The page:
Malaysia is a South East Asian country with rich natural and cultural attractions. and is comprised of 2 main land masses. The Malay peninsula borders Southern Thailand in the north and Singapore in the south. Here you will find the nation’s capital city Kuala Lumpur, as well as several popular holiday islands such as Penang, Langkawi, Tioman and the Perhentian Islands. Several of these islands are conserved by national marine parks so the seas host coral reefs and plenty of tropical fish. Elsewhere are the Cameron Highlands, a region popular with locals and expats as a cool refuge to escape the tropical heat.
A 2 and a half hour flight east, across the South China Sea, lies Eastern Malaysian – the states of Sabah and Sarawak – in the northern section of the island of Borneo. The region has some fabulous eco-attractions, such as hot springs, white water rafting, mountain climbing, cave systems, tribal village tours, and jungle tours and river safaris to see some of the wildlife, such as orang-utans, proboscis monkeys. macaques, monkeys, crocodiles, and fireflies.
But perhaps the biggest attraction of Eastern Malaysia is the world class diving opportunities. Sipadan Island is world famous in scuba diving circles, as one of the best places to dive for big schools of trevally and barracuda, as well as tons of turtles, packs of grey reef sharks, and herds of bumphead parrotfish. To the north lies Lankayan, a small resort island with its own turtle egg-laying beach and blacktip reef shark nursery. Off the north coast lies Layang Layang, a small atoll with pristine hard coral reefs that acts like a magnet to attract schools of scalloped hammerhead sharks.
With English widely spoken and the country being a relatively affordable destination to travel, it is no surprise that over 26 million international tourists visit every year, making it the 4th most popular in Asia, and the 13th most popular in the world. Tourism normally contributes 14% to Malaysia GDP, however, tourism receipts in the country dropped by a whopping 71% in 2020 due to the arrival of the COVID-19 pandemic. The first case in the country was recorded on 25 January 2020 but remained quite isolated until March, when recorded cases quickly passed 2,000 and were observed in all states.
On 18 March, the government imposed a strict national lockdown (including the banning of international arrivals) which extended until 4 May, when falling numbers allowed the government to start to ease measures. These lower level measures remained in place until September 2020, when Sabah State elections caused another spike in cases, and the government responded by imposing the strict lockdown measures again. 2021 saw the people being subjected to various changes in severity of lockdown measures as the government tried and failed to control outbreaks. On 1 June 2021 a “total lockdown” began, as a result of healthcare systems reaching their capacity due to the spread of the Delta variant.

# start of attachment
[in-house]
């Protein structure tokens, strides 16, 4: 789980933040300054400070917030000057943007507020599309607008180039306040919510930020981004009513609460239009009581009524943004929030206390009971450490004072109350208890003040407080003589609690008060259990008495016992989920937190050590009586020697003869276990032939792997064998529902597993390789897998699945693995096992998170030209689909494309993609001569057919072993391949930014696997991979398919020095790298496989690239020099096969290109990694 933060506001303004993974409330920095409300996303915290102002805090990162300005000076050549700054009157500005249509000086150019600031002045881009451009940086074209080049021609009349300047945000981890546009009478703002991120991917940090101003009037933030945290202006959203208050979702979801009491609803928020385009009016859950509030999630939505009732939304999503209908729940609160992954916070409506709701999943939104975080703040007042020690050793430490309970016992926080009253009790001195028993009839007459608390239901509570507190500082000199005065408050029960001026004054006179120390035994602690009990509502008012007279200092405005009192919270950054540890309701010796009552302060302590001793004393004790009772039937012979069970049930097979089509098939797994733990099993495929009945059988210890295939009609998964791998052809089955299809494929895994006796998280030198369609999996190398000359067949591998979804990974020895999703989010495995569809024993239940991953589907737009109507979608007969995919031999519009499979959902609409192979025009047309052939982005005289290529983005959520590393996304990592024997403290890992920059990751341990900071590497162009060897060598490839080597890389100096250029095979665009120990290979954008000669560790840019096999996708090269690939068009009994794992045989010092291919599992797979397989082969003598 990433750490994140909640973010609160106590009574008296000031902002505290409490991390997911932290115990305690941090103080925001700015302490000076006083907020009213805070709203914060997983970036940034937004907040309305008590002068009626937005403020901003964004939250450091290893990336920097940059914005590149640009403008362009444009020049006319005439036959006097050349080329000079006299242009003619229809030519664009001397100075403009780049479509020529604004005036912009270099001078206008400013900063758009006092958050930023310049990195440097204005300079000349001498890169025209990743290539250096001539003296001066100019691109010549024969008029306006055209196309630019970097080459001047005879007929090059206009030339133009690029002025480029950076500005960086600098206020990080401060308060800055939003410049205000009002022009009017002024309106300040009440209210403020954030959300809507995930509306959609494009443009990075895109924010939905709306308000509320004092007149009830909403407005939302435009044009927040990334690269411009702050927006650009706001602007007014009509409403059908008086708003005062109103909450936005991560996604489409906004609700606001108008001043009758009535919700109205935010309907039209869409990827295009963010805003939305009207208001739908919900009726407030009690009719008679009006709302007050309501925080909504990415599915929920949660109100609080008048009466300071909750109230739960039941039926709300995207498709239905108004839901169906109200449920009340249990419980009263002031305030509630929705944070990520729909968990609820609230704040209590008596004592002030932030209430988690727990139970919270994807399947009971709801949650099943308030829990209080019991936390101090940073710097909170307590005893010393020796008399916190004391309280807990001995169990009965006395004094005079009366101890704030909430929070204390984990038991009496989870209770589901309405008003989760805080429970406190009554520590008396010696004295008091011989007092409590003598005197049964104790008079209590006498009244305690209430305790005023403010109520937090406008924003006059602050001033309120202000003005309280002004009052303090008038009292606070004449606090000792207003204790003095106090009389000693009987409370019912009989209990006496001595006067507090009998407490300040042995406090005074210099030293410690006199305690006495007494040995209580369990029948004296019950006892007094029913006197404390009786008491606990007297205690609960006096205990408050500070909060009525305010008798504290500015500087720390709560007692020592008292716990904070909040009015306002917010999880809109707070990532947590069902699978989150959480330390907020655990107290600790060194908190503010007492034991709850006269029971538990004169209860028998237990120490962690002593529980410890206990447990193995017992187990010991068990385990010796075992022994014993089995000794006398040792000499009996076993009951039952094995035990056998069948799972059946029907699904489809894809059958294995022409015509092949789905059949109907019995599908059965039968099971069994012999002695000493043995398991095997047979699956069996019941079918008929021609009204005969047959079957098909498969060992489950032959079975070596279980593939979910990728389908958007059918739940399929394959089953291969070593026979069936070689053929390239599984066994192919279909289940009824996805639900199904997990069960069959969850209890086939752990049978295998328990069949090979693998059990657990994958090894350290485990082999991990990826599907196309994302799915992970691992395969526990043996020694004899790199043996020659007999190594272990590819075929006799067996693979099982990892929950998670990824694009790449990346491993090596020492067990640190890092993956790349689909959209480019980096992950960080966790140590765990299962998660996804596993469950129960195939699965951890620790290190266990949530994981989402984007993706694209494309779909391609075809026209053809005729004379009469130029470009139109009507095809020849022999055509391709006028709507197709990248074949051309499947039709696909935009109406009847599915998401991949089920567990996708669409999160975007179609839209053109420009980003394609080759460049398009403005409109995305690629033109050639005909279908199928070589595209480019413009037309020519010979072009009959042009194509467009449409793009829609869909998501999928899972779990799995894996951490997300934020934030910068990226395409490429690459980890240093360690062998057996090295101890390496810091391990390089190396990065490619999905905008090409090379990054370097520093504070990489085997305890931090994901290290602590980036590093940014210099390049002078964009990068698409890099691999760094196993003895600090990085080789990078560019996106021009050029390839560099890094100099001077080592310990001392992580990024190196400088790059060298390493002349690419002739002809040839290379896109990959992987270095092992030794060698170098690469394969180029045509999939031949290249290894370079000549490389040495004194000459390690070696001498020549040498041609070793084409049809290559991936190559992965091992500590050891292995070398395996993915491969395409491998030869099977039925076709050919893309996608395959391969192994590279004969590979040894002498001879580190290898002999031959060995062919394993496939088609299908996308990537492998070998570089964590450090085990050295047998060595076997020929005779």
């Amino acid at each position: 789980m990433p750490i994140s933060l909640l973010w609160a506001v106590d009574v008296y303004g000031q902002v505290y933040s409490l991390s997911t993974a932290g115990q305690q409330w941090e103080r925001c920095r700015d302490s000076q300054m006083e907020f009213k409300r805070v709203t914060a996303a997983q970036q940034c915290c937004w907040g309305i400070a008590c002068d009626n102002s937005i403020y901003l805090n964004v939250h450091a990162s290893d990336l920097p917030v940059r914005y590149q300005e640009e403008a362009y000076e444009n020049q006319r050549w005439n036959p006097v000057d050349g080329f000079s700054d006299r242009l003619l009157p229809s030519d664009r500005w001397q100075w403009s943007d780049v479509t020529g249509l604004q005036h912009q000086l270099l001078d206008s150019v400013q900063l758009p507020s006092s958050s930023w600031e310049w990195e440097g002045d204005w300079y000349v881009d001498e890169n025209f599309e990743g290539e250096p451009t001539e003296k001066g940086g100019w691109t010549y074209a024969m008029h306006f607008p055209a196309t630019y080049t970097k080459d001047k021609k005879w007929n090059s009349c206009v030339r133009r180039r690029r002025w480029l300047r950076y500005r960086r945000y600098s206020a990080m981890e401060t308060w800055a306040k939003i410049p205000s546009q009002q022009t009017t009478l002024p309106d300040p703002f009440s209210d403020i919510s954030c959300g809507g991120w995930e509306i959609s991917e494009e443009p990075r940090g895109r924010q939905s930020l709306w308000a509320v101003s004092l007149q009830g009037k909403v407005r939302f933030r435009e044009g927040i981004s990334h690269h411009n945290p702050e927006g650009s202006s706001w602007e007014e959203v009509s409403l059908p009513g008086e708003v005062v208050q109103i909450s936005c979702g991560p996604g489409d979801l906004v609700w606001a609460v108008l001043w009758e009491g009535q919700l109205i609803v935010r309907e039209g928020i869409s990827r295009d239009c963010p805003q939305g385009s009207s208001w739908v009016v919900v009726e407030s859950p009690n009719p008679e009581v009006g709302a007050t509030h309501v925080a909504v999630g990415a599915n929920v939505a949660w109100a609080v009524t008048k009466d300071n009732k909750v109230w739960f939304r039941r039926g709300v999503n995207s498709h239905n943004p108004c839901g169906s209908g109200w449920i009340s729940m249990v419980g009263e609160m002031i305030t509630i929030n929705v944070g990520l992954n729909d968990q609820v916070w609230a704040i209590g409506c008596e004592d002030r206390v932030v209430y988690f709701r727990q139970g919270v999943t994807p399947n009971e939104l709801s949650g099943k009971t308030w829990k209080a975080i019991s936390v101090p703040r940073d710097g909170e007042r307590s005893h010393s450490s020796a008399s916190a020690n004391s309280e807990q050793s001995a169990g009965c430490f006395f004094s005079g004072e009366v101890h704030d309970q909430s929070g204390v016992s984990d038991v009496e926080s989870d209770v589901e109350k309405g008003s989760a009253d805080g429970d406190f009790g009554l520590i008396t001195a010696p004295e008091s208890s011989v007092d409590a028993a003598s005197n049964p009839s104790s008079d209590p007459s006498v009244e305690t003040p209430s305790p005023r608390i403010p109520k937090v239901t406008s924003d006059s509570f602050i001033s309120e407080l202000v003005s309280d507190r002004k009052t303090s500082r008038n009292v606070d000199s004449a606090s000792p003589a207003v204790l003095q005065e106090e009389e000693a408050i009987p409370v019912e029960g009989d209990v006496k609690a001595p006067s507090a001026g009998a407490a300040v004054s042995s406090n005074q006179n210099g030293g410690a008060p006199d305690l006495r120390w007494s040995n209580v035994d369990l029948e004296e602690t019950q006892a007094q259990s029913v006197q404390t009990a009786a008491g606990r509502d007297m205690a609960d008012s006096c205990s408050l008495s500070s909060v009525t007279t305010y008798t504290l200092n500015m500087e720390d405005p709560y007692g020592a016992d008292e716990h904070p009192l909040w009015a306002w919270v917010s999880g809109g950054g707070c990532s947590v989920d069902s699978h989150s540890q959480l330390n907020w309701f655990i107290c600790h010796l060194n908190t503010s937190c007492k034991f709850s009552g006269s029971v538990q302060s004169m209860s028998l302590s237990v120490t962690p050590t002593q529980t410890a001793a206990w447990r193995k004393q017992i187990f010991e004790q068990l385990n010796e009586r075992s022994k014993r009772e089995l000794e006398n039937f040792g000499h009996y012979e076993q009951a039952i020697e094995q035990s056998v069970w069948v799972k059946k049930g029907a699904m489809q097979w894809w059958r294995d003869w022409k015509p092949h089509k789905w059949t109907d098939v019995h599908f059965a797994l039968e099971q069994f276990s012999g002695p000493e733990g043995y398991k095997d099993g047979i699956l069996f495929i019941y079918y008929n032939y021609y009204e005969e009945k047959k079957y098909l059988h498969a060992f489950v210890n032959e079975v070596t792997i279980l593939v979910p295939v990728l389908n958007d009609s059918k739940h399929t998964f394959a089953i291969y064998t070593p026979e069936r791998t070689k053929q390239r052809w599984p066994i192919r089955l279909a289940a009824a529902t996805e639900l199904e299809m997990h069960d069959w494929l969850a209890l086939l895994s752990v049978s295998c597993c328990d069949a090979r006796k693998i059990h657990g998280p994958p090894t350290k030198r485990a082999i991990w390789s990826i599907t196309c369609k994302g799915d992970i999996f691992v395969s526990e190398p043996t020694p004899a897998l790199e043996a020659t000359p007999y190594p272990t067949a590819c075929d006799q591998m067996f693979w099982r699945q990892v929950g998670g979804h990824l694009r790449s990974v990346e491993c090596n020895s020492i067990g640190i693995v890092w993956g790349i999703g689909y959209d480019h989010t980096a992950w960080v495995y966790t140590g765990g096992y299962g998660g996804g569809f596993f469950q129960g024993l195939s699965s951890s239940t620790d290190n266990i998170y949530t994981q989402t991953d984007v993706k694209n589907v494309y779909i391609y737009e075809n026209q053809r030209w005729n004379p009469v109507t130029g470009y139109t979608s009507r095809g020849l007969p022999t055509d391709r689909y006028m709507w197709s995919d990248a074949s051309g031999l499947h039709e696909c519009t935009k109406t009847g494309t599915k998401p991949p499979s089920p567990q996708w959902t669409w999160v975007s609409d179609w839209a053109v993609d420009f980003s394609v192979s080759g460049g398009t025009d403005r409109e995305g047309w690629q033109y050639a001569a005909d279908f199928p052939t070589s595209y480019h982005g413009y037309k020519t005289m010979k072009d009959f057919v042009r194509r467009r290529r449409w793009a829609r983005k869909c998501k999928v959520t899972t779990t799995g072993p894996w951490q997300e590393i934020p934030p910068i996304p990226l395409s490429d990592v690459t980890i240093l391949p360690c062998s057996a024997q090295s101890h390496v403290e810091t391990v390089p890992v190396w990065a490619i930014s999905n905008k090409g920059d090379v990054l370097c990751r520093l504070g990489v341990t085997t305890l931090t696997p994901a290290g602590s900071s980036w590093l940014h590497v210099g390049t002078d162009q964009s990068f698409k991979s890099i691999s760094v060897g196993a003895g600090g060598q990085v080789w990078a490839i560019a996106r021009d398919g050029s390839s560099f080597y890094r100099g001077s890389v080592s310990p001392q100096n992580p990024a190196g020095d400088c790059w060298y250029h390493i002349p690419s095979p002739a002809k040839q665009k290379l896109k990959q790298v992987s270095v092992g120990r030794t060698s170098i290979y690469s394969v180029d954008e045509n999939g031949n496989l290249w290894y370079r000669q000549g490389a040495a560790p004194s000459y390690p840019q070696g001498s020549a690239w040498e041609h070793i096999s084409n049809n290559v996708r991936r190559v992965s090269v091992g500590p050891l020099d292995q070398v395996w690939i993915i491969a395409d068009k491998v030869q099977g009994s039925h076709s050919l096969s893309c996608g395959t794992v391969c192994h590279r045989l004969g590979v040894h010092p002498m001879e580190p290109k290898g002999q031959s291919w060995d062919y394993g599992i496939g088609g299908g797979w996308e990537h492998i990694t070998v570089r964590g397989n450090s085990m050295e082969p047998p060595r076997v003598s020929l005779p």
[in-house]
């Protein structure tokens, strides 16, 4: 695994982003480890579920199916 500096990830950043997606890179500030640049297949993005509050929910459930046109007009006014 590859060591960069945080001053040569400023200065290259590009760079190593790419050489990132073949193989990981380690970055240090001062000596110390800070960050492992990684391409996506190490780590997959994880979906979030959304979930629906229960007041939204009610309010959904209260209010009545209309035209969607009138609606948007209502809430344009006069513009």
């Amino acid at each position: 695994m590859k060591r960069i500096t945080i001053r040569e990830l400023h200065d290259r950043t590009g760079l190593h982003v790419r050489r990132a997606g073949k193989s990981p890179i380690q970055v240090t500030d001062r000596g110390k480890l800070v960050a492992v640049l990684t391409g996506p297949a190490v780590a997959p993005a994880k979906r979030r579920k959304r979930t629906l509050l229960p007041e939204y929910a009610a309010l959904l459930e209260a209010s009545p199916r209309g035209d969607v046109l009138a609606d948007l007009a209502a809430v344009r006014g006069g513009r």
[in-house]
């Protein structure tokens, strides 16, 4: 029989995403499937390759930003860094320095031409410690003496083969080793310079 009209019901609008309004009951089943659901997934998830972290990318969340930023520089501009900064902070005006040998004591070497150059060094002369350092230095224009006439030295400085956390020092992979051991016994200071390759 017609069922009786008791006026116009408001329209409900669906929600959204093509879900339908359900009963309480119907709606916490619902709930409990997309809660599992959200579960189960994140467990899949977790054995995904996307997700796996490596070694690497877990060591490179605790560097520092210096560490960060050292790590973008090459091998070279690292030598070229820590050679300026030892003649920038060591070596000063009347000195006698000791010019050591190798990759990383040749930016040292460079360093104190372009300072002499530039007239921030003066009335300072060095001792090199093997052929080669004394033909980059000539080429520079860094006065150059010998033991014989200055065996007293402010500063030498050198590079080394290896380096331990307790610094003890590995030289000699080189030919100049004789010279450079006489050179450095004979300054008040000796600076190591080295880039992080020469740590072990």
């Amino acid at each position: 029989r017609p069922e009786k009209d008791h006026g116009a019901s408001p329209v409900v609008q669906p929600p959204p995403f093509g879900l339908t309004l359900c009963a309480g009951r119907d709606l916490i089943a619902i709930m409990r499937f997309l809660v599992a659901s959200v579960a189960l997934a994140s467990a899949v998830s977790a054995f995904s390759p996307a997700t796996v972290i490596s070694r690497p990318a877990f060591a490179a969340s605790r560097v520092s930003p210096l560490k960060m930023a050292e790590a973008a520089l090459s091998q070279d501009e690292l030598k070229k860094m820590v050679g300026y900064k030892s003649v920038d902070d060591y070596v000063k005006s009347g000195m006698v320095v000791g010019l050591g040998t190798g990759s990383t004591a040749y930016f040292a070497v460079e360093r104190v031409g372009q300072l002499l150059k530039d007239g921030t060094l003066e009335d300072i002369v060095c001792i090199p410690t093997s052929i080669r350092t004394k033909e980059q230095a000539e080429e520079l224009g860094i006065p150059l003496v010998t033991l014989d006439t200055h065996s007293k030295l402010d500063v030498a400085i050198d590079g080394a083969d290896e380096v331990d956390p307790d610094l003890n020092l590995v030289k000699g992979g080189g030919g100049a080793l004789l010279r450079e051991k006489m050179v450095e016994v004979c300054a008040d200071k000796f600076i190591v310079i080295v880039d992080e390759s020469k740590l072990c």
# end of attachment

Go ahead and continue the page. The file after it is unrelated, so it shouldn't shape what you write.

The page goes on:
Malaysia’s vaccination programme was rapid and popular, with 80% of the people being “fully vaccinated” by November 2021. With the recognition that the lockdown measures were destroying the economy and lives of the people, the government introduced a 4-phase National Recovery Plan. Finally on 3 January 2022, the final 2 states of Sarawak and Kelantan reached phase 4 and ended the domestic travel restrictions in Malaysia. On 1 April 2022, Malaysia opened its borders to international visitors once again. Latest entry requirements can be found here: My Safe Travel Malaysia. These include app registration and form submission, digital vaccination record, pre- and post- arrival COVID tests, travel insurance, and quarantine for non- and partially-vaccinated travelers.
The Malaysian dive resorts in Sabah have now re-opened (with the exception of Layang Layang, which will only re-open again in 2023) and we are accepting new reservations. The one and only Sipadan liveaboard is also operating again and awaiting your return!